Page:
Arthritis pain and sleep


Arthritis pain makes it difficult for many people to get a good night’s sleep. Even worse, tossing around at night can actually increase the perception of pain.

There is a correlation between pain and the poor asleep. poorer people asleep“The more pain they tend to feel,” says Kevin Fontaine, PhD, assistant professor of rheumatology at Johns Hopkins University. “If people with arthritis can improve the quality of their sleep, they can usually reduce their daily pain.”

Here are eight tips for better sleep from arthritis experts.

1. Do not go to bed with joint pain

Managing arthritis pain is important at all times, but it’s especially important before bedtime. “If you go to bed in pain, you’ll almost certainly have trouble sleeping,” Fontaine says. Try to arrange files Medicines Schedule so that it provides peak rest at the time you want to go to bed. Avoid activities in the evening that trigger arthritis pain. Some people with arthritis find that they sleep better after taking a hot shower before bed or using an electric blanket to relieve pain. Joint pain,” says Andrew Lui, PT, DPT, clinical assistant professor, University of California, San Francisco.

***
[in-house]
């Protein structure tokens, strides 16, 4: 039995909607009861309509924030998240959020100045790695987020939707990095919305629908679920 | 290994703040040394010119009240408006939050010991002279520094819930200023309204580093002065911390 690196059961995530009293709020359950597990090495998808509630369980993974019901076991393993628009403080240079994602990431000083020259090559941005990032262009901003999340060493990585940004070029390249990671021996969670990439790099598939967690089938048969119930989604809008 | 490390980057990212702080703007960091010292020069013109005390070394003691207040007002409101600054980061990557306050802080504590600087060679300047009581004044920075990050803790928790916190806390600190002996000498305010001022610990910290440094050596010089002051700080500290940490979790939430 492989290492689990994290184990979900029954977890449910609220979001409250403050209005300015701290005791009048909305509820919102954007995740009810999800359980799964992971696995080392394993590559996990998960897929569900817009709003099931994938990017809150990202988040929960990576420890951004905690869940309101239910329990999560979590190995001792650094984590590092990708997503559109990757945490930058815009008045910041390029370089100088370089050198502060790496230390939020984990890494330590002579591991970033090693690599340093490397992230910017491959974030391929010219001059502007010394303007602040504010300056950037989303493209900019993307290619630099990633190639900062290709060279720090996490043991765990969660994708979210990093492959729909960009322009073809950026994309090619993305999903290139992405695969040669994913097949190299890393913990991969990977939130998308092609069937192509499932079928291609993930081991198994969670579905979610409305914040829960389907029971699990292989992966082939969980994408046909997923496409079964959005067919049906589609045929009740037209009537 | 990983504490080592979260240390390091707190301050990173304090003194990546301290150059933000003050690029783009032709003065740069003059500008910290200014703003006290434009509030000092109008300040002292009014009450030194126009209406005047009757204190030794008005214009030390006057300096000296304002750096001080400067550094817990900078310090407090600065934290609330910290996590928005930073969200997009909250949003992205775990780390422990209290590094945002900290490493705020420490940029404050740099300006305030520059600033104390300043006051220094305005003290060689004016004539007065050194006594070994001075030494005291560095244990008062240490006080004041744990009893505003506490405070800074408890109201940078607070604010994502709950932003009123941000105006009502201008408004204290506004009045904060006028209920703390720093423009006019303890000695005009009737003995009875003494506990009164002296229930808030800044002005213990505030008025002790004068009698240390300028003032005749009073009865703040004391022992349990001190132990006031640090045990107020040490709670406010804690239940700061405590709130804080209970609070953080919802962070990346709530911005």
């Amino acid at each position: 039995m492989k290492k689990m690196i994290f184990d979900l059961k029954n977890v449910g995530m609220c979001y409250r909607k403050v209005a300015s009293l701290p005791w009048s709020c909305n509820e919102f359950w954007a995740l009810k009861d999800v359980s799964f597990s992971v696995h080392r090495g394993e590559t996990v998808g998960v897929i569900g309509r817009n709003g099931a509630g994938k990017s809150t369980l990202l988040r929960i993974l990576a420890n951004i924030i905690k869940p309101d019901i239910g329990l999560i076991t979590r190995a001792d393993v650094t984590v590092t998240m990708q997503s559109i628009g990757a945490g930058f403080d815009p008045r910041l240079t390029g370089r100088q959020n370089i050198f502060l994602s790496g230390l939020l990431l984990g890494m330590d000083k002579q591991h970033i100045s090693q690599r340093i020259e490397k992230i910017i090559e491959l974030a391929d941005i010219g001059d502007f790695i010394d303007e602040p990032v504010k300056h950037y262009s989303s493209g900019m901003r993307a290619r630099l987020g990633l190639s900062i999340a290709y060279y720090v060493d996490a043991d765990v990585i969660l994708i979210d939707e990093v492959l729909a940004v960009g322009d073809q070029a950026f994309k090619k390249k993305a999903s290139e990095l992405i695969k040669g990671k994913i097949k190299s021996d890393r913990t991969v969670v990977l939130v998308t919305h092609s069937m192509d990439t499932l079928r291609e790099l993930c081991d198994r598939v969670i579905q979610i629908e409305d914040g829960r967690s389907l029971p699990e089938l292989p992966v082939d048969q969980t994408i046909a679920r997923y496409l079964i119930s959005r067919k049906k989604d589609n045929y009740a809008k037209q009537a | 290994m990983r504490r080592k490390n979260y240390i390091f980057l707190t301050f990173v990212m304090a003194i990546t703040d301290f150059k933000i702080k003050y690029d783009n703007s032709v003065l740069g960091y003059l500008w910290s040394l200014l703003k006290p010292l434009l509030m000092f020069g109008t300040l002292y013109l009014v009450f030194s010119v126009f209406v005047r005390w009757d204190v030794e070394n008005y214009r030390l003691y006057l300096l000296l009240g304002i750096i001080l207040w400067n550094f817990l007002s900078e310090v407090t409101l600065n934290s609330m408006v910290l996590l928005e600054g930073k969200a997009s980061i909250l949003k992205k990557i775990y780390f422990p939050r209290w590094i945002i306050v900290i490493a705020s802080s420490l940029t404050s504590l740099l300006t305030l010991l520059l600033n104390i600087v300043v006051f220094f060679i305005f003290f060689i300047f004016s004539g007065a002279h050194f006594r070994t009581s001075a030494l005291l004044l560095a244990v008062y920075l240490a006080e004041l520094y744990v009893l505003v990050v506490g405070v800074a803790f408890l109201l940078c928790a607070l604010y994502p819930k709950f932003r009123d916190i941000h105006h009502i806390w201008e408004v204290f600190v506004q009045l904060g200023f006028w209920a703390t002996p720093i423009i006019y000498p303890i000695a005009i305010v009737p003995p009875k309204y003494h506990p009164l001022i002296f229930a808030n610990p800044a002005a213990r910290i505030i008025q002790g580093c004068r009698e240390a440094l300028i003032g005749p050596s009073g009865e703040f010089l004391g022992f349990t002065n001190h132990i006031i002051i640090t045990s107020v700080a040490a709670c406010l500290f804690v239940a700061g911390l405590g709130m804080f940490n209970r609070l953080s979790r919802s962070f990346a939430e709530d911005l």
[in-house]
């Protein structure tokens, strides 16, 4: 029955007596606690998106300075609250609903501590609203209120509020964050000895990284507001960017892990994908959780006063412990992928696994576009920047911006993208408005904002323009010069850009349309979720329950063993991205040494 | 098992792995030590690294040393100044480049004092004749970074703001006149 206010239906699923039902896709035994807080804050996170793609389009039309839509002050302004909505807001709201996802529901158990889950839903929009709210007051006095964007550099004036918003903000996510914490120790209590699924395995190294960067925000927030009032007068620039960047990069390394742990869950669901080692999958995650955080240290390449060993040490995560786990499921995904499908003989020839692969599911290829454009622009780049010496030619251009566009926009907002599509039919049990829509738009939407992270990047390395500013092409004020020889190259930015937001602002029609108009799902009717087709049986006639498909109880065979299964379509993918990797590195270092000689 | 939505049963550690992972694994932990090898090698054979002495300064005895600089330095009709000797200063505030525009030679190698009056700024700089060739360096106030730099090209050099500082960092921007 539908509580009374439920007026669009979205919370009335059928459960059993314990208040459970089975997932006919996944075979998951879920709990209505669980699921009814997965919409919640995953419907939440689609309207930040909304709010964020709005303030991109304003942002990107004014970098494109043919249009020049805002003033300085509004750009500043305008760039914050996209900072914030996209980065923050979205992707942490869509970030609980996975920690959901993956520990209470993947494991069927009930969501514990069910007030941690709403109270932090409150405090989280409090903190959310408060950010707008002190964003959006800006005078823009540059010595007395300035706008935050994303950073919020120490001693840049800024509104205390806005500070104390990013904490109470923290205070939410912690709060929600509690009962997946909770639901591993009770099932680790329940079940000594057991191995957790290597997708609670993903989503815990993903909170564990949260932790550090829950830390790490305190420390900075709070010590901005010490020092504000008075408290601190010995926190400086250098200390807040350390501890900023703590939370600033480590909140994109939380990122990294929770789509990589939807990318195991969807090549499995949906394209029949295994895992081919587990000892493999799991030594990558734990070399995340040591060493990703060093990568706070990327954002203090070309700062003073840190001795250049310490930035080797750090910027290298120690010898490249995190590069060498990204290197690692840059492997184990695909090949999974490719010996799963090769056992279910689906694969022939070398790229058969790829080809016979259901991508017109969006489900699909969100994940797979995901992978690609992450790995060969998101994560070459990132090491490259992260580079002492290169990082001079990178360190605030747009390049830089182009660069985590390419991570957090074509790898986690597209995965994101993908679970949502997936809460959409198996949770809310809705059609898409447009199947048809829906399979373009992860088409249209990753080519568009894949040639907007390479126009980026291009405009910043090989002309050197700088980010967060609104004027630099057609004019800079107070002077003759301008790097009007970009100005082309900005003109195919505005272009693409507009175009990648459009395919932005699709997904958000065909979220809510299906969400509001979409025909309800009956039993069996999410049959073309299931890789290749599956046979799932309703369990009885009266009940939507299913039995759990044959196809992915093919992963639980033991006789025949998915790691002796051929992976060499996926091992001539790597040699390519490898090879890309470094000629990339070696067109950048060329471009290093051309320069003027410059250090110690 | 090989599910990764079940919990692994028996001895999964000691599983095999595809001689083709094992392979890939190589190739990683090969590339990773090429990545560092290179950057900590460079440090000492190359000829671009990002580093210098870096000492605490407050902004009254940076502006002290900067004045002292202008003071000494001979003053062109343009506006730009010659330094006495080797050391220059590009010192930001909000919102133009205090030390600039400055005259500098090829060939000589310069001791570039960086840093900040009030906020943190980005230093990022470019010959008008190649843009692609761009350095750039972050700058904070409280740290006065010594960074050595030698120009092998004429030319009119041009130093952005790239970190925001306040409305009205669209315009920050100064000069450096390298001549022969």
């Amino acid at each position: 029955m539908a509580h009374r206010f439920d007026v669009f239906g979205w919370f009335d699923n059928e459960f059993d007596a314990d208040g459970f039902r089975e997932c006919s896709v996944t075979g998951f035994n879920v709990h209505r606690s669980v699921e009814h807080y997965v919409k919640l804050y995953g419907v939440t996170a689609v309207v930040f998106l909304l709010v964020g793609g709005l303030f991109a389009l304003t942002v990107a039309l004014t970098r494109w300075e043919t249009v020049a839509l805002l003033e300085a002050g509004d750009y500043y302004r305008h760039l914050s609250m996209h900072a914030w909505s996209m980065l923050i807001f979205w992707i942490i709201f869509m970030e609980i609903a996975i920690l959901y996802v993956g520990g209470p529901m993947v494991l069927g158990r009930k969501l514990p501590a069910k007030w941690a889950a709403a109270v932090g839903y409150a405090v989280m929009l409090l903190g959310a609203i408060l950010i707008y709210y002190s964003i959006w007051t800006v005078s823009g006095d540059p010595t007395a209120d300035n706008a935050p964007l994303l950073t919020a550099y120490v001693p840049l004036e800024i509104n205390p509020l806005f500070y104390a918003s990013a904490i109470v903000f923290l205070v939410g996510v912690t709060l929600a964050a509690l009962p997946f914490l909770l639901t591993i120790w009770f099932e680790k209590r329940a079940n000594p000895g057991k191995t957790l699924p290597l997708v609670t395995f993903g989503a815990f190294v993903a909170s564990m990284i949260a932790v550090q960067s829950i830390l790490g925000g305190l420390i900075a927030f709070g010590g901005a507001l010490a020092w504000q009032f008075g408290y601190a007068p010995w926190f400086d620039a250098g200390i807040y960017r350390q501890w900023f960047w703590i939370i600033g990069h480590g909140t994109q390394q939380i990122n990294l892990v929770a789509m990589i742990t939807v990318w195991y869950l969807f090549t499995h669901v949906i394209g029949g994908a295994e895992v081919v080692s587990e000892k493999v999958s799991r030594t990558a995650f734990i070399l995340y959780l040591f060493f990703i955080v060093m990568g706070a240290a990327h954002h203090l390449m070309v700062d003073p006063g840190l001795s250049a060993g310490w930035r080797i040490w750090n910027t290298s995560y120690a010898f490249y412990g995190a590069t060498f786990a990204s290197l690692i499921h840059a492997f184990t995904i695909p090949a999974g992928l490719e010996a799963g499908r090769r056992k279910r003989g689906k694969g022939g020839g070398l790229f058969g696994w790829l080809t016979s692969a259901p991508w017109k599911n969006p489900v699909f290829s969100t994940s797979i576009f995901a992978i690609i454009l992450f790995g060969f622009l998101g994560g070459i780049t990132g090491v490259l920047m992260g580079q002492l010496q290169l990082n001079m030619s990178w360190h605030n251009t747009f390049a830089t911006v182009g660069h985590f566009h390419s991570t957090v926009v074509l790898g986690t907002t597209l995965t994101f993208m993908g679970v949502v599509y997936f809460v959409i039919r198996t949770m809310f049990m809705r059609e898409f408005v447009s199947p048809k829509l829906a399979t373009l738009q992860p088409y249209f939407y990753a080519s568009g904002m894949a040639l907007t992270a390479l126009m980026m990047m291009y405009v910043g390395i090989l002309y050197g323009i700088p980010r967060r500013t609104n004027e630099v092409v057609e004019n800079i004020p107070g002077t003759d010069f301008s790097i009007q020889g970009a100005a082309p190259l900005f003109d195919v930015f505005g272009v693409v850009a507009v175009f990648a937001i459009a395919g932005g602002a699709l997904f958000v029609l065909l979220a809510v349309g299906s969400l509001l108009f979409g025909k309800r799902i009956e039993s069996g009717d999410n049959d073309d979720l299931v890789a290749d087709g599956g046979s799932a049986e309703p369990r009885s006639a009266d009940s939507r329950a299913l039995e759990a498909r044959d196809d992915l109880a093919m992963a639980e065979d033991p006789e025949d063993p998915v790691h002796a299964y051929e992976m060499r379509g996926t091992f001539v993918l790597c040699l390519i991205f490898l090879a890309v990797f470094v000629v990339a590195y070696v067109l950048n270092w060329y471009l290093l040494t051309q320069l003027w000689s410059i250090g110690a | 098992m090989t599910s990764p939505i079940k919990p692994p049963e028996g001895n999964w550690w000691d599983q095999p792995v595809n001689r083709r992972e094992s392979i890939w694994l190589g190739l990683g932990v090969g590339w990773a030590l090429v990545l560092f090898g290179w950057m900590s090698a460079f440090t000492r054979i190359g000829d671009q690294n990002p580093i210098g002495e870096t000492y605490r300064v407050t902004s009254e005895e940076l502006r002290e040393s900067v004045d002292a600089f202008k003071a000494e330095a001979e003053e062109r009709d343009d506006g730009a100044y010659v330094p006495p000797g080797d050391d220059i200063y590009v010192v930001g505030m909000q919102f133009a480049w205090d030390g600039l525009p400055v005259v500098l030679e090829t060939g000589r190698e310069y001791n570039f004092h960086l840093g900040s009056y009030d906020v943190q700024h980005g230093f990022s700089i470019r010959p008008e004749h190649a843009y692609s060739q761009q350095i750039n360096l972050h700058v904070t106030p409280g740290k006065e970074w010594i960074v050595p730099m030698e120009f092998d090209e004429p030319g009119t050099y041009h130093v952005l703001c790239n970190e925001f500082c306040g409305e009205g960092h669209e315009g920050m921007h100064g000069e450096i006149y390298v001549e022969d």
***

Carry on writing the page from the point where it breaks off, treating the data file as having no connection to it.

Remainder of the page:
2. Stay away from stimulants before bed

It’s not news that drinking coffee or other caffeinated drinks late in the day can interfere with sleep. But many people are not aware of the other hidden sources of caffeine, including cola and some over-the-counter pain relievers. Always check the labels to make sure you don’t get them caffeine. Black tea also contains stimulants that can make some people wake up when they want to sleep. An herbal tea in the evening is a better option if you have trouble sleeping. Alcohol may help some people sleep, but too much of it can disturb them in the middle of the night, leaving you awake and tossing.

3. Dealing with daily stresses